A Creative Holistic Centre in NW London

Relaxation (Part 2) By Ben Bridger

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Relaxation (Part 2) By Ben Bridger

Exercise is vital with regard to relaxation. The majority of modern lifestyles are not active enough to keep mind and body healthy without extra physical activity. Exercise aimed at increasing cardiovascular fitness raises both blood-flow to muscles and perspiration through the skin, allowing the release of waste products and toxins. It is easier to properly relax a muscle after it has been contracted, and this is also because we have brought our attention to it.

Exercise where the whole joint is used is very important, when it comes to the range of movement in the joints the “use it or lose it” maxim applies.

Exercise which concetrates on mobilisation and strength of muscles over a long arc are especially beneficial. Yoga is emphasised in this way, designed as it is to relax the body in preparation for meditation, using focused breathing to bring the mind’s attention to parts of the body, releasing tension.

Stretching as an activity has mixed evidence. It is often said that humans are the only animal that does not stretch after waking, something that polar bears do even whilst hibernating. Our natural urge to stretch, often accompanied by a yawn, after inactivity, is very beneficial to releasing muscles, and it is a sign that we are often out of touch with our bodies that we often ignore it. However stretching as a word invokes a sense of pulling a muscle beyond what is comfortable, and there is much debate as to whether this is efficacious. Certainly mobilising joints and releasing muscles as dicussed above are worthwhile persuits, but stretching muscles too far is unlikely to do any good, and can cause damage, which will cause tissue to shorten, thus defeating the object. Bouncing into stretches should especially be avoided, as should stretching cold muscles. As a general rule, one should mobilise (i.e. gently move joints to their full extent in a circular motion), warm up (i.e. running for around 8mins), gentle stretching coming in and out slowly, with focused breathing (i.e. hamstrings) and then a total relaxation (i.e. lying on one’s back).

Posture is integral to keeping relaxed, again through mental attention. Our bodies are dynamic, and our posture is either improving or worsening, once we bring our concentration to bear on posture, it improves.

For instance remembering to let our shoulders fall away from our ears and be slightly pulled back and down is something most people have to remind themselves to do regularly, but eventually it becomes second nature. In this way posture is like any other exercise activity, it takes practice. What makes posture so powerful is that it is something we can work on all the time. Often what we need to begin this practice is some advice as to what we are aiming for.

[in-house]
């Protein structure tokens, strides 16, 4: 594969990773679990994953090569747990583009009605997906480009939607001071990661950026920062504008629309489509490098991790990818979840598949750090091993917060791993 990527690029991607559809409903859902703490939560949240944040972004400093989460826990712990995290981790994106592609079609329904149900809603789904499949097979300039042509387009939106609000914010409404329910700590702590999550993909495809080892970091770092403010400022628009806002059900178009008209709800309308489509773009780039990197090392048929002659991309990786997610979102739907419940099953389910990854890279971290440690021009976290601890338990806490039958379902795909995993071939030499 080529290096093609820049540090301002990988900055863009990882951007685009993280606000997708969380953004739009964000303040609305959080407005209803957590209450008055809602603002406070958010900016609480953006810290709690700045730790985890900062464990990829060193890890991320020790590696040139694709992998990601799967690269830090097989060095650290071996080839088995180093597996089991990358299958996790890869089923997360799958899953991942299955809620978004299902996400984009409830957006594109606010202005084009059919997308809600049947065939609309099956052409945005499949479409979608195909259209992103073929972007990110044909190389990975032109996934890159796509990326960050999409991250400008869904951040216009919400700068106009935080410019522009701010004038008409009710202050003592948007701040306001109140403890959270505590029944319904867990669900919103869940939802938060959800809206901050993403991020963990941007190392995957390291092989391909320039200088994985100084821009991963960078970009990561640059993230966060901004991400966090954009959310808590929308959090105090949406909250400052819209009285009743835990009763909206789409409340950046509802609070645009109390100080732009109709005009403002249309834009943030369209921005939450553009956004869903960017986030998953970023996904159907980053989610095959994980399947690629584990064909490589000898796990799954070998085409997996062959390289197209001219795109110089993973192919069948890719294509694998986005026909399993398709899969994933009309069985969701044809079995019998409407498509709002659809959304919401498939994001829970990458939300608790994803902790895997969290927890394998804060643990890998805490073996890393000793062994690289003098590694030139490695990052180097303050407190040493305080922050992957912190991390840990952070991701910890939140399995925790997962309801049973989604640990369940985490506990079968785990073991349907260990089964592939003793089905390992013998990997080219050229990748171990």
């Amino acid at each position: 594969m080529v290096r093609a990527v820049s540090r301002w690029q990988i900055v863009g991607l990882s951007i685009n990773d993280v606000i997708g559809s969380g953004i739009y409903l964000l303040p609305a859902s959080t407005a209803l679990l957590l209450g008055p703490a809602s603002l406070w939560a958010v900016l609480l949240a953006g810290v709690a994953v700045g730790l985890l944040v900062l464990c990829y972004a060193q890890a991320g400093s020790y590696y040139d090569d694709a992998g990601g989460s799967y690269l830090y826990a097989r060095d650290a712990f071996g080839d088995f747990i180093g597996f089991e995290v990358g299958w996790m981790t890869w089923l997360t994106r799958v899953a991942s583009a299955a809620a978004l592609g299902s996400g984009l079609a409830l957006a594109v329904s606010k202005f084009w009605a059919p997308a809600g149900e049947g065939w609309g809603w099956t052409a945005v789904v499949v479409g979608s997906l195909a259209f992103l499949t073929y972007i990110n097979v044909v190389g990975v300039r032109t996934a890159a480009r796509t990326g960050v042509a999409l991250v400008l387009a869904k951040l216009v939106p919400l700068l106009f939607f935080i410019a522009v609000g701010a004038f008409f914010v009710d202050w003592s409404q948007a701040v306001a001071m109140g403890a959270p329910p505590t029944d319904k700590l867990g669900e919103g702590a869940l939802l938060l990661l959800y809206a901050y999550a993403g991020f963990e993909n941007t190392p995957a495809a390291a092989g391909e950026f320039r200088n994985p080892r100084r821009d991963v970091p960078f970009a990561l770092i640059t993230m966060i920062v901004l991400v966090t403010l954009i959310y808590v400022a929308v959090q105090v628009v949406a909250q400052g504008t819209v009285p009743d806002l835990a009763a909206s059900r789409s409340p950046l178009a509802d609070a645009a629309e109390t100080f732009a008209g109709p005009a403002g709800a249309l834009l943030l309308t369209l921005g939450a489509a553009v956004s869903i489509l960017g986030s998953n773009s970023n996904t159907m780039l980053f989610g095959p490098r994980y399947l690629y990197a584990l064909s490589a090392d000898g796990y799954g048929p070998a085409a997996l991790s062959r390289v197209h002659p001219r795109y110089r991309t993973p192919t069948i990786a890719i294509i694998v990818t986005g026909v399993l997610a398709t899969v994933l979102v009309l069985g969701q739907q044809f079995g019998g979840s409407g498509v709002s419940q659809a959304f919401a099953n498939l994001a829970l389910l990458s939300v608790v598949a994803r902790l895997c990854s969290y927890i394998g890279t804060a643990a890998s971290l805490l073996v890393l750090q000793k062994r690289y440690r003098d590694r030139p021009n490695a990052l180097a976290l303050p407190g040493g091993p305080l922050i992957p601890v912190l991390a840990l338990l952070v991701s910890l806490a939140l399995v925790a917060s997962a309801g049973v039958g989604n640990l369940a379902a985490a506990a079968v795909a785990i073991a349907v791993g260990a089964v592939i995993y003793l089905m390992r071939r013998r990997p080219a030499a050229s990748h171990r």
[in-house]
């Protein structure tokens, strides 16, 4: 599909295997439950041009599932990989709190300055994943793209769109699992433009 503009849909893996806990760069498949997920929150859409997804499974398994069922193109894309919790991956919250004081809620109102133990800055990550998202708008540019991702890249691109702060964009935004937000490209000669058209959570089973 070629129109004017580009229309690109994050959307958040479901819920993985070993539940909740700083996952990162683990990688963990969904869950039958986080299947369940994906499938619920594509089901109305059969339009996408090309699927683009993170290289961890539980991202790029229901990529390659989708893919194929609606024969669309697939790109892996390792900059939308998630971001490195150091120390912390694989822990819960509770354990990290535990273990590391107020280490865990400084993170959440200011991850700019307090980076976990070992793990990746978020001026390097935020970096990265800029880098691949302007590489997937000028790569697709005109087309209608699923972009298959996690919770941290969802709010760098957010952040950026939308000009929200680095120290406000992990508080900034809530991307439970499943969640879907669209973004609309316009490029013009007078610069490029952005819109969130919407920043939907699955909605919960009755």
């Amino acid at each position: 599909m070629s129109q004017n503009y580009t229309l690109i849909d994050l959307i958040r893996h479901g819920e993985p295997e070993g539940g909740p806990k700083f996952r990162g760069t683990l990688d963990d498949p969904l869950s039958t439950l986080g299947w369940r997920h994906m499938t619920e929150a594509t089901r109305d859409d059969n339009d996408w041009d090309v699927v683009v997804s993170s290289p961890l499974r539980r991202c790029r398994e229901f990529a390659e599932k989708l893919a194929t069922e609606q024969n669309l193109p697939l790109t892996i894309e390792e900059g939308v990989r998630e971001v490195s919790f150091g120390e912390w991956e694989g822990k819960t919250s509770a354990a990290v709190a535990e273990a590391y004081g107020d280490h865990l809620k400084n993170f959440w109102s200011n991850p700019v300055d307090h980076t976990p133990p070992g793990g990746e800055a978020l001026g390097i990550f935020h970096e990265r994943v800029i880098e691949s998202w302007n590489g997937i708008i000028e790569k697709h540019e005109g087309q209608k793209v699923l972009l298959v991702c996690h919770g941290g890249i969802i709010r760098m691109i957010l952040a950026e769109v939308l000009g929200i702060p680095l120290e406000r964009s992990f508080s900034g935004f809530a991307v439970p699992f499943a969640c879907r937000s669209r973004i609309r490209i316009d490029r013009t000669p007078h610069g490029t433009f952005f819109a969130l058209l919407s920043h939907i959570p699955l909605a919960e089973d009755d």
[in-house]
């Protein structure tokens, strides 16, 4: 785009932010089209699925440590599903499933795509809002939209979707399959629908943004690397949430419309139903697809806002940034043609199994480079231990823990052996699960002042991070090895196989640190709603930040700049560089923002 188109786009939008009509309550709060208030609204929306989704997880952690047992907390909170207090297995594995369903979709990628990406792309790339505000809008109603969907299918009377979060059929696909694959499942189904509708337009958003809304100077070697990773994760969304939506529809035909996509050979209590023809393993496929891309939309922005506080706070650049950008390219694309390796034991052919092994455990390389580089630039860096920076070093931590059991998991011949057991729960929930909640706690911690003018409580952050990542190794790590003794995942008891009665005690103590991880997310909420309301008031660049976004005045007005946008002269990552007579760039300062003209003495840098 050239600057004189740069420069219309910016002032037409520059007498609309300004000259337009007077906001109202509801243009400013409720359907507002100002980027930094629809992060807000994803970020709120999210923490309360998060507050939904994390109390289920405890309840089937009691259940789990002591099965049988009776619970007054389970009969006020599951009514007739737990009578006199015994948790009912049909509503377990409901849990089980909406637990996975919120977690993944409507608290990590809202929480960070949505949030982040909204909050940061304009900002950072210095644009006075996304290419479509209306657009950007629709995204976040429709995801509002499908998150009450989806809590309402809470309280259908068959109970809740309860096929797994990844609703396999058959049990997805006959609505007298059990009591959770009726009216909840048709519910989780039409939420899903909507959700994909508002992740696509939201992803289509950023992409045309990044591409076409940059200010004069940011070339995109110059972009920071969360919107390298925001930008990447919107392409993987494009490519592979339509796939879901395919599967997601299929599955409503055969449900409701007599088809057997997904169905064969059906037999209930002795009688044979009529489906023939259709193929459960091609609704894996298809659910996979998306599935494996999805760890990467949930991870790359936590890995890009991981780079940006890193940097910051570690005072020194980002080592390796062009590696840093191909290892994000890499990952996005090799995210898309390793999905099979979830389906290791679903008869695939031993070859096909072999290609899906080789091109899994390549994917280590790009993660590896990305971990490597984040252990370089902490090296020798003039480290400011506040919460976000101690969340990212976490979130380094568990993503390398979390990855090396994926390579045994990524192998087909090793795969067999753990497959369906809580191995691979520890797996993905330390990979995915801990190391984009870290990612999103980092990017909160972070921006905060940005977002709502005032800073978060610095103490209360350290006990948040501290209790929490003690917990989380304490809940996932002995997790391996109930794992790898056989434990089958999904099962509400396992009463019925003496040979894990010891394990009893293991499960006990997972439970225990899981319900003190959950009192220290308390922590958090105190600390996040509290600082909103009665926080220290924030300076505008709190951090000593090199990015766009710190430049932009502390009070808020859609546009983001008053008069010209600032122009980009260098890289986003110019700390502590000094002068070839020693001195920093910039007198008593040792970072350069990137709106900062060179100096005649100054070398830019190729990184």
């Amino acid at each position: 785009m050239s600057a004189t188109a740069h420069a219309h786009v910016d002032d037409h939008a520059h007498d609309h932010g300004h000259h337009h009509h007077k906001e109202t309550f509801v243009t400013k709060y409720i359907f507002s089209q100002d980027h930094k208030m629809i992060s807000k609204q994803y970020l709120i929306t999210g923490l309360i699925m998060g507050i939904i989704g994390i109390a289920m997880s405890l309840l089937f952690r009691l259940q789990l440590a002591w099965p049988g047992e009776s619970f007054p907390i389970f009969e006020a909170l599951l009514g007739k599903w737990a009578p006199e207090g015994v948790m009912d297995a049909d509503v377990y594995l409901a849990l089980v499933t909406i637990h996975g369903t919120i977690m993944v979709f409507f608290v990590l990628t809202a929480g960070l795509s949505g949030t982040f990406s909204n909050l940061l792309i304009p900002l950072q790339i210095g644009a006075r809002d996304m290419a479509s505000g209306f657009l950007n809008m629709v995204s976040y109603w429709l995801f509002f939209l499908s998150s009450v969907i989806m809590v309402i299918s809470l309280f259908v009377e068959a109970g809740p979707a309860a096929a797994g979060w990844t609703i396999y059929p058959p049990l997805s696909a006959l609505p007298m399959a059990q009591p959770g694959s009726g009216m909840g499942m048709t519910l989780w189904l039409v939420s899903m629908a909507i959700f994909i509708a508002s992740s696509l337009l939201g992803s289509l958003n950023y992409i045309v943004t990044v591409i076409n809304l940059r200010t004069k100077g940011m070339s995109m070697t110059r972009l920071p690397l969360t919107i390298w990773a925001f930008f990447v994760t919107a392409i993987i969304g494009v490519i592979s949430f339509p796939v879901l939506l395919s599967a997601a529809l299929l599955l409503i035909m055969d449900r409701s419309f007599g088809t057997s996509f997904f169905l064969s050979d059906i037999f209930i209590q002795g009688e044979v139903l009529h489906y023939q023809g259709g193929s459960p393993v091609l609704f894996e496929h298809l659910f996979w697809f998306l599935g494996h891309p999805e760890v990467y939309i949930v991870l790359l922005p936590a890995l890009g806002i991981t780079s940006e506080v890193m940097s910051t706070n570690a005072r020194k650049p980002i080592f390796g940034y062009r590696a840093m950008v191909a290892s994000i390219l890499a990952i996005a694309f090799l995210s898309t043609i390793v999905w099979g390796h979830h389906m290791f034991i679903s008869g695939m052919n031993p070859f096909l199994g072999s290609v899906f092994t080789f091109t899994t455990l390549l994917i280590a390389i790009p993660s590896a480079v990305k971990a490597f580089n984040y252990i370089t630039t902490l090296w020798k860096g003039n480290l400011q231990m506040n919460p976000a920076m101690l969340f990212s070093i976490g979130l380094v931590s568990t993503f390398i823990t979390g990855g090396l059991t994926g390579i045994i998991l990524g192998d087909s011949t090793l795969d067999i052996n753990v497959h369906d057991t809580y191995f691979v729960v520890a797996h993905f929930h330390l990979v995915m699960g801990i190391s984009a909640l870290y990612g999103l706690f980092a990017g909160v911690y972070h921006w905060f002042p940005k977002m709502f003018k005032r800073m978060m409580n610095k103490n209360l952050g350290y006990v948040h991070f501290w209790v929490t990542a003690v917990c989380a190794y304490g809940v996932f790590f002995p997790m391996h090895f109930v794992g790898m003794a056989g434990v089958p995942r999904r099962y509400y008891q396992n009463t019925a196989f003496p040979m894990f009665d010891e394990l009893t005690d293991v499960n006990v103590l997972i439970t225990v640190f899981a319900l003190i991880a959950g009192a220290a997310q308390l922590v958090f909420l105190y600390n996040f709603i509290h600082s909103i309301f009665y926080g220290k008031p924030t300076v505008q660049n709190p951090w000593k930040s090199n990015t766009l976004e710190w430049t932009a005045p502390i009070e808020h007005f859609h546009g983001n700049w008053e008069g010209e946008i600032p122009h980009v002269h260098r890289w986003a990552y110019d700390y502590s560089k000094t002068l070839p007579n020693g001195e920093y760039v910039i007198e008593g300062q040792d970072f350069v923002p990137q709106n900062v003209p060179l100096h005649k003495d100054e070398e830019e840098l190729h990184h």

Many people suffer through lack of sleep, and this both affects, and is affected by our ability to relax. There are obviously universal factors around poor sleep; eating late, alcohol, stimulants such as caffeine, stress and lack of exercise.  At London Family Chiropratic we have found treatment is extremely effective in helping people who have been unable to sleep properly, addressing physical discomfort and issues of relaxation.

Relaxation is improved by addressing many of the issues mentioned above, as well as directly by the employment of soft tissue and fascial techniques on muscle and surrounding tissue. In addition chiropractic treatment affects the autonomic nervous system to lessen adrenal stimulus and to promote the homeostatic mechanism, (the body’s restorative function) which will allow a tense, exhausted person to get much-needed sleep.

All the factors and techniques discussed here are concerned with bringing attention from the mind to the body, and in many ways this chimes with the practice of meditation.

Meditative practice and mindfulness aim to discard distracting thoughts and anxieties thereby increasing awareness to the present moment. Meditation allows relaxation and thereby has physiological effects, such as reduction of blood pressure.

Older people may have more difficulty relaxing whilst receiving bodywork treatment, partly this is generational, as older people are often less familiar with this kind of contact, and partly because they may be less active, especially over a long range of joint movement, and their muscles have becomed shortened and tight.Increasingly, as a chiropractor I have found that in order to achieve optimum results, the whole aspect of relaxation must be addressed, both inside and outside of the clinic room. In order to do this we have to consider and make our clients aware of breathing practice, exercise types, stretching strategies, postural advice, sleep factors and mindfulness.

For more information about Ben’s work as a Chiropractor at Graceland’s Yard, please follow this link.

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Kirsty Slattery